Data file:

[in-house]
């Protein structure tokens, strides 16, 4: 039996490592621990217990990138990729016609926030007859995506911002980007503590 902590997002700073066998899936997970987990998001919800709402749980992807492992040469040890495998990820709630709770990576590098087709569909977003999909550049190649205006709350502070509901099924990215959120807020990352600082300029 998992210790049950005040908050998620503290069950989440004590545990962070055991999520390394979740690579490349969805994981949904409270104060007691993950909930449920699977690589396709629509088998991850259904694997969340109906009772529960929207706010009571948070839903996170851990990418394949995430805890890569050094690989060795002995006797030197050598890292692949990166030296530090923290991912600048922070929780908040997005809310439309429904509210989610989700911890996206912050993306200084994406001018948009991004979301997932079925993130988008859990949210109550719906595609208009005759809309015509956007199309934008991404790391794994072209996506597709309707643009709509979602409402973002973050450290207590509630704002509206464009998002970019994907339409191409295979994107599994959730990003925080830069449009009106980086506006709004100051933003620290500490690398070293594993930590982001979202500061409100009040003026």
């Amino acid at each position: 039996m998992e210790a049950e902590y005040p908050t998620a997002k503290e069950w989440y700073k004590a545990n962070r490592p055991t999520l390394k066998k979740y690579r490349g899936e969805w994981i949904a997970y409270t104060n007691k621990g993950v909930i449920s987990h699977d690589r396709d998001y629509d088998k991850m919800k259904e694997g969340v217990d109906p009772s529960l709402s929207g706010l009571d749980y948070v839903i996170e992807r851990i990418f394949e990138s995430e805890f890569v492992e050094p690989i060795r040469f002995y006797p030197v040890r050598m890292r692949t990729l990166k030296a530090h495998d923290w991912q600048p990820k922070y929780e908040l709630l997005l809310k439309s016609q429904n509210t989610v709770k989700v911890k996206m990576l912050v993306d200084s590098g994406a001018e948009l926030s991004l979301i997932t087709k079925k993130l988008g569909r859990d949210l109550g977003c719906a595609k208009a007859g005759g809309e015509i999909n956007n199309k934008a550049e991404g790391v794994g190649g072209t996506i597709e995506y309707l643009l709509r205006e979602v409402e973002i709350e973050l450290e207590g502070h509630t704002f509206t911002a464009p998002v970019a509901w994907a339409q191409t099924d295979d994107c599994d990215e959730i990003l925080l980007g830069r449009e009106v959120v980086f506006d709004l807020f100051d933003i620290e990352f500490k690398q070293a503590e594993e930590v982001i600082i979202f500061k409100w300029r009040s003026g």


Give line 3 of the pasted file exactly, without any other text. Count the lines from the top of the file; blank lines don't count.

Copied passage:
């Amino acid at each position: 039996m998992e210790a049950e902590y005040p908050t998620a997002k503290e069950w989440y700073k004590a545990n962070r490592p055991t999520l390394k066998k979740y690579r490349g899936e969805w994981i949904a997970y409270t104060n007691k621990g993950v909930i449920s987990h699977d690589r396709d998001y629509d088998k991850m919800k259904e694997g969340v217990d109906p009772s529960l709402s929207g706010l009571d749980y948070v839903i996170e992807r851990i990418f394949e990138s995430e805890f890569v492992e050094p690989i060795r040469f002995y006797p030197v040890r050598m890292r692949t990729l990166k030296a530090h495998d923290w991912q600048p990820k922070y929780e908040l709630l997005l809310k439309s016609q429904n509210t989610v709770k989700v911890k996206m990576l912050v993306d200084s590098g994406a001018e948009l926030s991004l979301i997932t087709k079925k993130l988008g569909r859990d949210l109550g977003c719906a595609k208009a007859g005759g809309e015509i999909n956007n199309k934008a550049e991404g790391v794994g190649g072209t996506i597709e995506y309707l643009l709509r205006e979602v409402e973002i709350e973050l450290e207590g502070h509630t704002f509206t911002a464009p998002v970019a509901w994907a339409q191409t099924d295979d994107c599994d990215e959730i990003l925080l980007g830069r449009e009106v959120v980086f506006d709004l807020f100051d933003i620290e990352f500490k690398q070293a503590e594993e930590v982001i600082i979202f500061k409100w300029r009040s003026g």